In September 2017, Bern state prosecutors opened criminal proceedings against Keller-Messahli accusing her of having slandered the preacher Abu Ramadan. She publicly claimed that the Libya-born Imam asked God to protect “al-Qaeda and IS fighters” during a prayer he led in Tripoli. The article notes that in reality “the Imam does not mention IS or Al-Qaeda” during the prayer in question.

In an October 2017 interview, following the full face veil ban implemented in Austria, Keller-Messahli advocated for a headscarf ban in schools in an Austrian newspaper, stating, “Even a democratic liberal state can defend itself against those who want to abolish democracy. The headscarf marks the girl or woman reducing her to her gender.”

During a panel discussion in 2017, Keller-Messahli claimed that she saw many signs of radicalization in the St. Gallen’s mosques. Fredy Fässler, the district president of St. Gallen in charge of security, who also participated in the panel, asked her to report to him if so. “At that time, she assured me that she would do that,” says Fässler, but he hasn’t heard from her since and then added in 2018: “My impression is growing that she has radicalized [in her views on Muslims]”.

In February 2017, Reinhard Schulze, an internationally renowned scholar of Islamic Studies and director of the Forum Islam and Near East at the University of Bern, criticized Keller-Messahli’s book Islamist Hub Switzerland (Islamistische Drehscheibe Schweiz), in which she paints Islamic associations as power-hungry fundamentalists. He argued the book’s “stereotypical information is presented with evaluative interpretations that do not allow any verification.” Schulze further alleged that Keller-Messahli employed “‘conspiracies with half-truths’ to support her arguments.”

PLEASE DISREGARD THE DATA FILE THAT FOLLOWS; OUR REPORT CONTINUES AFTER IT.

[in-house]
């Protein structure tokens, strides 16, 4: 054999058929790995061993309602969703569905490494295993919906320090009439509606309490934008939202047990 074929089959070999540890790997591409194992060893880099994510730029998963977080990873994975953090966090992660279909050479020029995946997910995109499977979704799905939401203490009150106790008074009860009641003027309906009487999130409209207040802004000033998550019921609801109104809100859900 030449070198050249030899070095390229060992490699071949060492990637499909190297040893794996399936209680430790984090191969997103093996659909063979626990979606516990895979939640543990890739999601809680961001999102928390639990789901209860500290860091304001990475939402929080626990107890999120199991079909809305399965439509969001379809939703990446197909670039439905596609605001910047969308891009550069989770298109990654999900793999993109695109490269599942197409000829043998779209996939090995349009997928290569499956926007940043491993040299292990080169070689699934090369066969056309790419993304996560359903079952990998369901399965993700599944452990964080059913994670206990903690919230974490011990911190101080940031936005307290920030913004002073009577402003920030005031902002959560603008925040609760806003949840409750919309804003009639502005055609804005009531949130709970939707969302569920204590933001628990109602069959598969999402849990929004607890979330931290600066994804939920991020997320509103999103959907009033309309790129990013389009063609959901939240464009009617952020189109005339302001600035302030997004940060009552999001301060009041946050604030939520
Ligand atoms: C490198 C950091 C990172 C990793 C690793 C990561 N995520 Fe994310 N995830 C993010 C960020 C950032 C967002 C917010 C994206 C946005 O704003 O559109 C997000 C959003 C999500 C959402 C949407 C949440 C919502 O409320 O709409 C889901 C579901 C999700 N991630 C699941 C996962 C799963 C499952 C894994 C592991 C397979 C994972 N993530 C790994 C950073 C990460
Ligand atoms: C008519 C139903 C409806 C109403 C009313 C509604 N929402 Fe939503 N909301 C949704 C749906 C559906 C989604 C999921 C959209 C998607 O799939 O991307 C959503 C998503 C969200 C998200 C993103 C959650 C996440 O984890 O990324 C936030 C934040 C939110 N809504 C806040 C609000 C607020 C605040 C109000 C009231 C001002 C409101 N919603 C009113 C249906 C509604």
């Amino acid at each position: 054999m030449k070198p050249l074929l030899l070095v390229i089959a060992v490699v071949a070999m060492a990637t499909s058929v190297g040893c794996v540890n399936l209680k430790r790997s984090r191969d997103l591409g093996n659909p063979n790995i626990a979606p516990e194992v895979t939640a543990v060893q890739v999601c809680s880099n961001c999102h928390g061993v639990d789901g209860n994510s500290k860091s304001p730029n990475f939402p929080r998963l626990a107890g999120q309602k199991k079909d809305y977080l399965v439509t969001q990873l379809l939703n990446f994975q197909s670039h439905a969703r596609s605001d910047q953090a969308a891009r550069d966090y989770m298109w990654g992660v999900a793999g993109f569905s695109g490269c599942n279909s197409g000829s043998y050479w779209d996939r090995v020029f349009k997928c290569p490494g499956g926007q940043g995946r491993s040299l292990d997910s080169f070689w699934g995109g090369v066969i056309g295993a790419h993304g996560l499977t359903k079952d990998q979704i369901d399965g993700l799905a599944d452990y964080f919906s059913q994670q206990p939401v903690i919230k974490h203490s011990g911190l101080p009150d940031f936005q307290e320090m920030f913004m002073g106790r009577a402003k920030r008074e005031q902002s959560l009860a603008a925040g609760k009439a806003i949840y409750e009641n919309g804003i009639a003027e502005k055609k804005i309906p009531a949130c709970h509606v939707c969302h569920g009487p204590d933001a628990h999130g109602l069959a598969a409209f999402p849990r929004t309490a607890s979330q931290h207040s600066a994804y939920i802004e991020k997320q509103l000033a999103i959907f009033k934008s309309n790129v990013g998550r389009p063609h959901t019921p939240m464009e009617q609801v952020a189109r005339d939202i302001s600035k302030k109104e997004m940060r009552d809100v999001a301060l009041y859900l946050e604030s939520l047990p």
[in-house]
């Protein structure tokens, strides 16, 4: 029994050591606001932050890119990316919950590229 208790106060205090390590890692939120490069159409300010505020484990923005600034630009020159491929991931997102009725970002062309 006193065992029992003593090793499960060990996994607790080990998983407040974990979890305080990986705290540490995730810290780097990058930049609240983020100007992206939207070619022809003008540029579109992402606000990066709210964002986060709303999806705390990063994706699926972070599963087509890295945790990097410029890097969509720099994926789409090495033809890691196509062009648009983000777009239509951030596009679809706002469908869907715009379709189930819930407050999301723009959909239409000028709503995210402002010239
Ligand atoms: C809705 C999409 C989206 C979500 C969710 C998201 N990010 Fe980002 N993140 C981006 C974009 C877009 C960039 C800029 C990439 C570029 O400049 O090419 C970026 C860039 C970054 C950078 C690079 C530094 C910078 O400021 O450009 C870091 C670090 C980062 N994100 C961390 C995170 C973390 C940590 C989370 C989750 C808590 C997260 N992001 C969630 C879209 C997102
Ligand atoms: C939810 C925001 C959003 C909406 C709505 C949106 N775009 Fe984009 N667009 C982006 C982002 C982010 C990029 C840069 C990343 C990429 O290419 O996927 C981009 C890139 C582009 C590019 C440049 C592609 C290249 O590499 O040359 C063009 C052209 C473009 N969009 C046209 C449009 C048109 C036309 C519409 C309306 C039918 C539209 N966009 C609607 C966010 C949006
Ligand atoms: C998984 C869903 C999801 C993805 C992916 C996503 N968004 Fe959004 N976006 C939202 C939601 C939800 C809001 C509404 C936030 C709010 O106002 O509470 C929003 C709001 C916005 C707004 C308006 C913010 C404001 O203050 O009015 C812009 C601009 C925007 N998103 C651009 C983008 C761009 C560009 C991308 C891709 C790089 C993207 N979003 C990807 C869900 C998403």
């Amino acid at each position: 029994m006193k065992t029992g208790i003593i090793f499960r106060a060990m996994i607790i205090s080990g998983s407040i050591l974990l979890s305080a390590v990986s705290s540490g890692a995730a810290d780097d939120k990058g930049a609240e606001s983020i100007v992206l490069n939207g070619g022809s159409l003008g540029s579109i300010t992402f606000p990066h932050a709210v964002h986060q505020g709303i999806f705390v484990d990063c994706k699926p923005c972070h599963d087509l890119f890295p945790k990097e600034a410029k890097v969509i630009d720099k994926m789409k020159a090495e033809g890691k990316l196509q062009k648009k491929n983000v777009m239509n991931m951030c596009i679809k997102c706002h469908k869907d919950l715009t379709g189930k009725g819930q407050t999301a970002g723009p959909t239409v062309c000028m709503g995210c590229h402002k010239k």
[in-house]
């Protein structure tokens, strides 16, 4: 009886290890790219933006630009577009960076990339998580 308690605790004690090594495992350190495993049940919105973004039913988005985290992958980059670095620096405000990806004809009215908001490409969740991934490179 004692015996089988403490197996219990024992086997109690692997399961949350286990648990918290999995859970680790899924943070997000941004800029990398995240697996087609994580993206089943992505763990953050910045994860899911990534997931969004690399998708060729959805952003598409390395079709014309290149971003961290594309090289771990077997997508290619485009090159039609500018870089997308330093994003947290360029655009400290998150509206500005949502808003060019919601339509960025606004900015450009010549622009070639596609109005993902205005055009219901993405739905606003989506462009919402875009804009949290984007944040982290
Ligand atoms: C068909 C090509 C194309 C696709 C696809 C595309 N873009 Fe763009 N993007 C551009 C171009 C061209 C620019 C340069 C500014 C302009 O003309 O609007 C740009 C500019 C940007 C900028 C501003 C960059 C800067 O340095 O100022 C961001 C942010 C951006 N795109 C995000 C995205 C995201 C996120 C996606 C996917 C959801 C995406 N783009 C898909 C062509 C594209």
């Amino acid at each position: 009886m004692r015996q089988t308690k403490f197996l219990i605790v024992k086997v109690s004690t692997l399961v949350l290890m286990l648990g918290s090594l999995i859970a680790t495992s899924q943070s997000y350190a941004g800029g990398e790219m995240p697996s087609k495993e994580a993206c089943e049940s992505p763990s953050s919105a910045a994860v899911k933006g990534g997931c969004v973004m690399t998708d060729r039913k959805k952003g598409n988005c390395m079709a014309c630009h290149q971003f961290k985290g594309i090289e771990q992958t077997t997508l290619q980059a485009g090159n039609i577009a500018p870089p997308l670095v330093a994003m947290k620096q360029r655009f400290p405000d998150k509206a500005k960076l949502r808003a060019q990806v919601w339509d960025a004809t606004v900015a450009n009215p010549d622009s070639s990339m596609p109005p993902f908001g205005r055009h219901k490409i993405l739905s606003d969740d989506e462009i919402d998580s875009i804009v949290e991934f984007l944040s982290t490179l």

Another famous scholar of religious studies, Hansjorg Schmid, also criticized the book, citing a lack of nuance and weakness of sources for Keller-Messahli’s broad claims. 

According to the legal advisor for the Federation of Islamic Organizations in Switzerland (FIOS/FIDS), Nermina Ademović-Omerčić, Keller-Mesahli’s book “characterized most imams as radical and labeled the Islamic organizations in Switzerland, mainly through negative associations, as Saudi mercenaries, Islamists or the wrong interlocutors of naïve Swiss authorities.”

In a September 2017 article in NZZ,  journalist Florian Schoop stated that Keller-Messahli supports a very generalized and negative discourse on Islam and Muslims. To support this view, he noted that she uses sentences like “the majority of Imams are Islamist” and “the Burkini is a combat dress of Islamists” as well as labeling the Hijab a “banner of political Islam.”

In November 2018, Keller-Messahli argued that there were extremely radical Albanian mosques in the town of Wallis. On the same day the police commander in Wallis disputed her claims.

On January 9, 2019, Keller-Messahli argued that Switzerland was a “retreat area for Islamists,” because “cash flows take place through this financial center.”

Keller-Messahli tries to pressure political institutions to exclude Muslim institutions from the political field by arguing that the institutions are naïve vis-a-vis the “Salafist threat.” In an effort to counter this “salafist threat,” Keller-Messahli argues its acceptable to build a  “loose cooperation” between ‘secular Muslims’ like herself and right-wing political parties such as the SVP in Switzerland or the far-right anti-Muslim Alternative for Germany (AfD) in Germany.

In addition to writing for the Austrian Integration Fund, Keller-Messahli has frequently been invited to speak with others who spread anti-Muslim sentiments, such as Seyran Ates and Zana Ramadani. Keller-Messahli has endorsed the anti-Muslim European Citizens’ Initiative against Extremism (Stop Extremism), which was founded by Seyran Ates and Efgani Dönmez.

Updated March 6, 2020